# If a measurable function $f$ has zero integral over every measurable set *of finite measure*, then $f=0$ a.e.?

Let $X$ be a locally compact Hausdorff space, and let $\mu$ be a regular measure on $X$. Suppose that $g : X \to \Bbb C$ belongs to $L^{\infty}(X)$.

My question is :

Is it sufficient to assume that $\int_E g = 0$ for all Borel sets $E$ of finite measure (that is $\int_X fg = 0$ for all $f \in L^1(X)$) to conclude that $g=0$ a.e. ?

I know from questions like this one that this is true if we assume $\int_E g = 0$ for all Borel sets $E$.

Given a Borel set $E$ of infinite measure, maybe I can write it as a countable union of Borel sets of finite measure to use my hypothesis. (Or the answer to my question could be "no", but this would be annoying for me...)

Thank you very much for your help!

• If you multiply by indicator functions, you can compare the two cases. – Michael Burr May 1 '16 at 18:25
• @MichaelBurr : so you mean that for any $x \in X$, I take a Borel set $A$ of finite measure that contains $x$, and then $g \chi_A$ has zero integral over every Borel set, so that $g$ is zero a.e. on $A$? How to conclude that $g$ is zero a.e. on $X$? – Alphonse May 1 '16 at 18:41
• By changing $A$, you can get that it is zero a.e. on $X$. – Michael Burr May 1 '16 at 19:32
• @MichaelBurr : yes, but isn't there a problem if I need uncountably many such $A$'s of finite measure? An uncountable union of sets of measure zero may not be zero (even not measurable). – Alphonse May 1 '16 at 19:53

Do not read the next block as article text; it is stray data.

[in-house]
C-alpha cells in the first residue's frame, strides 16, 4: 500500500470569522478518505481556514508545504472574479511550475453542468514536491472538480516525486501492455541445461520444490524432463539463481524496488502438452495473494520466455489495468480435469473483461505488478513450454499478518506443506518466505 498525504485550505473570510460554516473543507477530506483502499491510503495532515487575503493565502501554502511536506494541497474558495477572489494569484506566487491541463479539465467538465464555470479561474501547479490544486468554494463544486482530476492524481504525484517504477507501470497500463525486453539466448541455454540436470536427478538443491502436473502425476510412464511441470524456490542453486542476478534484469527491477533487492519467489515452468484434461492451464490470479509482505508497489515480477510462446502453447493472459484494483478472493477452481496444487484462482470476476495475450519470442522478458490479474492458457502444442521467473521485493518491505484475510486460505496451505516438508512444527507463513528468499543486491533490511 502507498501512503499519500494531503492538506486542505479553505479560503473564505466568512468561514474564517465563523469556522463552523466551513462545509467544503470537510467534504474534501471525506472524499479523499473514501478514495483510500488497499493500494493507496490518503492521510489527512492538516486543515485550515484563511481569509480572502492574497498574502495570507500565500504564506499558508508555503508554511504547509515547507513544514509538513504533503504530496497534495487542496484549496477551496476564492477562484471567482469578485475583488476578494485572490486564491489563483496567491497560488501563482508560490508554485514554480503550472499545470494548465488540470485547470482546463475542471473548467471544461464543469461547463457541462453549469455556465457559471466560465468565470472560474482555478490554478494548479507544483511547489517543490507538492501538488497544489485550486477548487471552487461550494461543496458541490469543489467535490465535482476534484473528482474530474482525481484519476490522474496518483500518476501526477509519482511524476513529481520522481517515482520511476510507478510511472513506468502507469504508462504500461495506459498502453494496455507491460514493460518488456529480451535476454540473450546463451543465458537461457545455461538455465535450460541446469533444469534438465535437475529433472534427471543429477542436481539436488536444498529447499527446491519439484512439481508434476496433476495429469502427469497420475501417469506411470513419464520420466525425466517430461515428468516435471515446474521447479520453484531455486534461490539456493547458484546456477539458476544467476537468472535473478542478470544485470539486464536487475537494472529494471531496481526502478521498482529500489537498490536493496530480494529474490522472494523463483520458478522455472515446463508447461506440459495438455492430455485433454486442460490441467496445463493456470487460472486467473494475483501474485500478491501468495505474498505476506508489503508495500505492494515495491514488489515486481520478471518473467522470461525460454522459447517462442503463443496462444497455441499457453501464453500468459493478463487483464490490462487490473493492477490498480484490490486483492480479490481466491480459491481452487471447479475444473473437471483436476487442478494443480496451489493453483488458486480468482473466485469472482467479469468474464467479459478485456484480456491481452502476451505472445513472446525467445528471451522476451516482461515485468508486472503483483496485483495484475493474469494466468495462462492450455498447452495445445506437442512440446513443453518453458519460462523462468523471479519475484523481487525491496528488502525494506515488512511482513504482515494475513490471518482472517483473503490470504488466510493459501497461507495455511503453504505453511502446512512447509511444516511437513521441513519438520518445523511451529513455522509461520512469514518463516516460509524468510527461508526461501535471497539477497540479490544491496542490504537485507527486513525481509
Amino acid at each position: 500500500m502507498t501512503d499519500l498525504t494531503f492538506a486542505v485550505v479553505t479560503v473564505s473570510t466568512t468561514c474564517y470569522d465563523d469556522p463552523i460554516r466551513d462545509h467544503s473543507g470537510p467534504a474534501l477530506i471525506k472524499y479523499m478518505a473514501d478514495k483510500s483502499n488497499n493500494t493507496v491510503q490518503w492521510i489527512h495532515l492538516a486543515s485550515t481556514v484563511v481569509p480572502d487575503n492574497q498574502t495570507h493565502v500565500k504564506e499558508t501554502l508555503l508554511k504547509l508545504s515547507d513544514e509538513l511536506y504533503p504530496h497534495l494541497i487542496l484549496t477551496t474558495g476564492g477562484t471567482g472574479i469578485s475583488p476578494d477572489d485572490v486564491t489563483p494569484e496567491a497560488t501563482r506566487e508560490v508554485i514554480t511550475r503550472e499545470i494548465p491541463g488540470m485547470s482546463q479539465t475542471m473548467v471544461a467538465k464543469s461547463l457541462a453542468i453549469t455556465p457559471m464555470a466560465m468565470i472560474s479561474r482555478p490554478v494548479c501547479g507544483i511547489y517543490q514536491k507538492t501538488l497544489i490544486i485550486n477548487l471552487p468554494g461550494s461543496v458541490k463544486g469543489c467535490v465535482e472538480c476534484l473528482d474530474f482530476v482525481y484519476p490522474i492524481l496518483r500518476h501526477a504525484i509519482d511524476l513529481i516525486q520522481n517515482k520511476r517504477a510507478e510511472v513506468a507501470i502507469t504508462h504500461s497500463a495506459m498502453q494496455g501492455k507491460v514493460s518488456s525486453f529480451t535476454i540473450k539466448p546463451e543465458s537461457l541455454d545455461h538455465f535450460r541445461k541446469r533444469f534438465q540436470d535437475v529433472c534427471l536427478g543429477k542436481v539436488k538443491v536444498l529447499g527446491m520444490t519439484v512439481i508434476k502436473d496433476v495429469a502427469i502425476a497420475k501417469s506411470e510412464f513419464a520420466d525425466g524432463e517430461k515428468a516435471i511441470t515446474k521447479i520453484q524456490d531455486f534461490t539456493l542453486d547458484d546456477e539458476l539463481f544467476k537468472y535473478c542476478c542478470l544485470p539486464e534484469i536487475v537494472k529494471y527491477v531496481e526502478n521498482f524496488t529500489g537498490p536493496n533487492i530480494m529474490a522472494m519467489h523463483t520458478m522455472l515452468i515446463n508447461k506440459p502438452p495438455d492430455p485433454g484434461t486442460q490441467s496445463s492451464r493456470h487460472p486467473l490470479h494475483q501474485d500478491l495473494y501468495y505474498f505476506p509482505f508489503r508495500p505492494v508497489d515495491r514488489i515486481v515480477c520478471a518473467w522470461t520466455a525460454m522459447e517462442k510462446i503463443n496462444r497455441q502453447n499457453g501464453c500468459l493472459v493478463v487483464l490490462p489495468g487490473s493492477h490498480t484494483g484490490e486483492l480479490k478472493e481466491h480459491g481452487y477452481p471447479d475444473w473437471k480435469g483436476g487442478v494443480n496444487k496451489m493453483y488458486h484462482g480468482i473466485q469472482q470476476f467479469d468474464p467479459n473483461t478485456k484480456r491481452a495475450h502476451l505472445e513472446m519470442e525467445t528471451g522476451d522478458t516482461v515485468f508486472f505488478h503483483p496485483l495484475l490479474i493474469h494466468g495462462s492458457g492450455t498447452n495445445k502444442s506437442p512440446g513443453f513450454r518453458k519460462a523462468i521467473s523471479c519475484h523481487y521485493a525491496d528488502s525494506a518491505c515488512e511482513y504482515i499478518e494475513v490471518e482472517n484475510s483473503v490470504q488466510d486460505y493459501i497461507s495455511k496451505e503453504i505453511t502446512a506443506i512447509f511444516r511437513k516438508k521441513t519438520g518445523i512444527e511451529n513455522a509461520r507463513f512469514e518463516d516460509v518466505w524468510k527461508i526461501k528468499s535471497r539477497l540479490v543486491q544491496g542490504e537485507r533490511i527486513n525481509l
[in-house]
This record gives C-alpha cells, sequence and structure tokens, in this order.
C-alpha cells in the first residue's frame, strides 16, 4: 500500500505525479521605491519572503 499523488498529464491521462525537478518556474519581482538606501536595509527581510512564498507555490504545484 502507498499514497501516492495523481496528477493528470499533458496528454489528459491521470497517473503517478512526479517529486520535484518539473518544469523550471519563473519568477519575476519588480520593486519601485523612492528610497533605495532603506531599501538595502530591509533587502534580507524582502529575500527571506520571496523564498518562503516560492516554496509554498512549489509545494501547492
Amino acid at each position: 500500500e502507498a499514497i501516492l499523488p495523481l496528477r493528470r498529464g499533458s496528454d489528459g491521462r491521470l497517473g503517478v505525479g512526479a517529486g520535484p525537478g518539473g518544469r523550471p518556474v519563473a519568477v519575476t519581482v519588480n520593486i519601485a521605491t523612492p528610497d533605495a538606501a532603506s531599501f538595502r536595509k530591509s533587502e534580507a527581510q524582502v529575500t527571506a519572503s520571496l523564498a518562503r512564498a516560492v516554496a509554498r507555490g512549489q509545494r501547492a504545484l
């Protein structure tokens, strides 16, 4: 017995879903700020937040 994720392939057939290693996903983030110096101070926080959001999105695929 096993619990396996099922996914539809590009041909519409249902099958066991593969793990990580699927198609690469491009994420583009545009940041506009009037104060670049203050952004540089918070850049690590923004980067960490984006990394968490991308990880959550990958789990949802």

• Agreed, this will work if $X$ can be written as a union of countably many finite measure subsets. If $X$ cannot be written in this way, I would expect that the conditions are not equivalent (just as you say, by setting $g$ to be nonzero on uncountablly many measure zero sets). – Michael Burr May 1 '16 at 19:58

If $X$ is not $\sigma$-finite, the answer is NO. Here is a simple example.

Let $X=[0,1]$ with the usual topology. Let $\mu$ be defined on the Borel $\sigma$-algebra, by $\mu(\emptyset)=0$ and $\mu(E)=+\infty$ if $E\neq \emptyset$.

It is easy to see that$\mu$ is a regular measure. Let $g$ be the constant function, $g=1$.

We have $\int_E g = 0$ for all Borel sets $E$ of finite measure (because the only Borel set of finite measure is the empty set!) and, it is clear that we can not conclude $g=0$ a.e.

If $\mu$ is a Radon measure (which is not an inappropriate hypothesis for a measure on a locally compact Hausdorff space) then the assertion is true. To see this fix $\epsilon>0$ and define $B:=\{x\in X: g(x)>\epsilon\}$. Because $\mu$ is Radon there is a sequence $\{K_n\}$ of compact subsets of $B$ with $\sup_n\mu(K_n)=\mu(B)$. Because $K_n$ is compact, $\mu(K_n)<\infty$. Therefore $$0=\int_{K_n}g\,d\mu\ge \epsilon\mu(K_n).$$ It follows that $\mu(B)=0$. Sending $\epsilon$ down to $0$ along a sequence, we obtain $\mu(\{x:g(x)>0\})=0$. Likewise, $\mu(\{x:g(x)<0\})=0$. That is, $g=0$, $\mu$-a.e.

• Thank you very much! This is really helpful. Actually I had in mind a Radon measure instead of a regular measure… I'm just wondering : why are you saying "which is not an inappropriate hypothesis for a measure on a locally compact Hausdorff space"? For me this is appropriate (e.g. Haar measure on a locally compact group). – Alphonse May 2 '16 at 6:43